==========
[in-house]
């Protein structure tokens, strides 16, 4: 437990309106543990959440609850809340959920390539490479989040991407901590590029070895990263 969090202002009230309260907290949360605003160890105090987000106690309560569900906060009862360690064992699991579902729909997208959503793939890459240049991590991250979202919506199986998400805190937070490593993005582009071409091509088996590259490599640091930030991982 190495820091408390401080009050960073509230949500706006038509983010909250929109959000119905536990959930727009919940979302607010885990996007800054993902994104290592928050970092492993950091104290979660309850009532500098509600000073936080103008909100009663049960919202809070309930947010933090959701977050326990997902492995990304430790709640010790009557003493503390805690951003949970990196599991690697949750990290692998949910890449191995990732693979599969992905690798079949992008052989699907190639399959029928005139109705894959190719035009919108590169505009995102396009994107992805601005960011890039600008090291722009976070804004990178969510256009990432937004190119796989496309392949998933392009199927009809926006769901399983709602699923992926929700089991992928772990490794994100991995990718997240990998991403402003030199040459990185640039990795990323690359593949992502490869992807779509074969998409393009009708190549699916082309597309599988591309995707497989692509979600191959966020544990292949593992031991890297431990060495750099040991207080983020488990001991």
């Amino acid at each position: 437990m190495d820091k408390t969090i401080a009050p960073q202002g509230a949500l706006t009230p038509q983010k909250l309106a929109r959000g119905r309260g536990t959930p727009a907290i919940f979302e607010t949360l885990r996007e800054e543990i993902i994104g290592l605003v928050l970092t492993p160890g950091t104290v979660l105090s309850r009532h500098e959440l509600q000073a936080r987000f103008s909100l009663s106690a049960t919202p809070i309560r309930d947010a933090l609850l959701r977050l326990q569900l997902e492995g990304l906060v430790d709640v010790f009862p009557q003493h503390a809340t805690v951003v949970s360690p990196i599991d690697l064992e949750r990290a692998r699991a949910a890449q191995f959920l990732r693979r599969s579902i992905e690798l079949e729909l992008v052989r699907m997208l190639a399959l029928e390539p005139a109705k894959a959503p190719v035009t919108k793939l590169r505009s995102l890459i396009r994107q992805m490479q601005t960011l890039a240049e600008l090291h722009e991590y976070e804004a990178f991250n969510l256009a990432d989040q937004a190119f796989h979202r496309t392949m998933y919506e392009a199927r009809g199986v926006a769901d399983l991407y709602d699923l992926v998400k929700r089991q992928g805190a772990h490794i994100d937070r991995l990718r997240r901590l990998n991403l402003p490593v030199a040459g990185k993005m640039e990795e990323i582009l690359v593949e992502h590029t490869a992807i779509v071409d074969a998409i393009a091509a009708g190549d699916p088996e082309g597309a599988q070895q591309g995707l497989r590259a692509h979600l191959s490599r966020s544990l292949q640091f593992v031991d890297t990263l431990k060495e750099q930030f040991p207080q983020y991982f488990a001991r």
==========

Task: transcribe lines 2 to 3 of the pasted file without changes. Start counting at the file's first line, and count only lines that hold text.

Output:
């Protein structure tokens, strides 16, 4: 437990309106543990959440609850809340959920390539490479989040991407901590590029070895990263 969090202002009230309260907290949360605003160890105090987000106690309560569900906060009862360690064992699991579902729909997208959503793939890459240049991590991250979202919506199986998400805190937070490593993005582009071409091509088996590259490599640091930030991982 190495820091408390401080009050960073509230949500706006038509983010909250929109959000119905536990959930727009919940979302607010885990996007800054993902994104290592928050970092492993950091104290979660309850009532500098509600000073936080103008909100009663049960919202809070309930947010933090959701977050326990997902492995990304430790709640010790009557003493503390805690951003949970990196599991690697949750990290692998949910890449191995990732693979599969992905690798079949992008052989699907190639399959029928005139109705894959190719035009919108590169505009995102396009994107992805601005960011890039600008090291722009976070804004990178969510256009990432937004190119796989496309392949998933392009199927009809926006769901399983709602699923992926929700089991992928772990490794994100991995990718997240990998991403402003030199040459990185640039990795990323690359593949992502490869992807779509074969998409393009009708190549699916082309597309599988591309995707497989692509979600191959966020544990292949593992031991890297431990060495750099040991207080983020488990001991």
């Amino acid at each position: 437990m190495d820091k408390t969090i401080a009050p960073q202002g509230a949500l706006t009230p038509q983010k909250l309106a929109r959000g119905r309260g536990t959930p727009a907290i919940f979302e607010t949360l885990r996007e800054e543990i993902i994104g290592l605003v928050l970092t492993p160890g950091t104290v979660l105090s309850r009532h500098e959440l509600q000073a936080r987000f103008s909100l009663s106690a049960t919202p809070i309560r309930d947010a933090l609850l959701r977050l326990q569900l997902e492995g990304l906060v430790d709640v010790f009862p009557q003493h503390a809340t805690v951003v949970s360690p990196i599991d690697l064992e949750r990290a692998r699991a949910a890449q191995f959920l990732r693979r599969s579902i992905e690798l079949e729909l992008v052989r699907m997208l190639a399959l029928e390539p005139a109705k894959a959503p190719v035009t919108k793939l590169r505009s995102l890459i396009r994107q992805m490479q601005t960011l890039a240049e600008l090291h722009e991590y976070e804004a990178f991250n969510l256009a990432d989040q937004a190119f796989h979202r496309t392949m998933y919506e392009a199927r009809g199986v926006a769901d399983l991407y709602d699923l992926v998400k929700r089991q992928g805190a772990h490794i994100d937070r991995l990718r997240r901590l990998n991403l402003p490593v030199a040459g990185k993005m640039e990795e990323i582009l690359v593949e992502h590029t490869a992807i779509v071409d074969a998409i393009a091509a009708g190549d699916p088996e082309g597309a599988q070895q591309g995707l497989r590259a692509h979600l191959s490599r966020s544990l292949q640091f593992v031991d890297t990263l431990k060495e750099q930030f040991p207080q983020y991982f488990a001991r």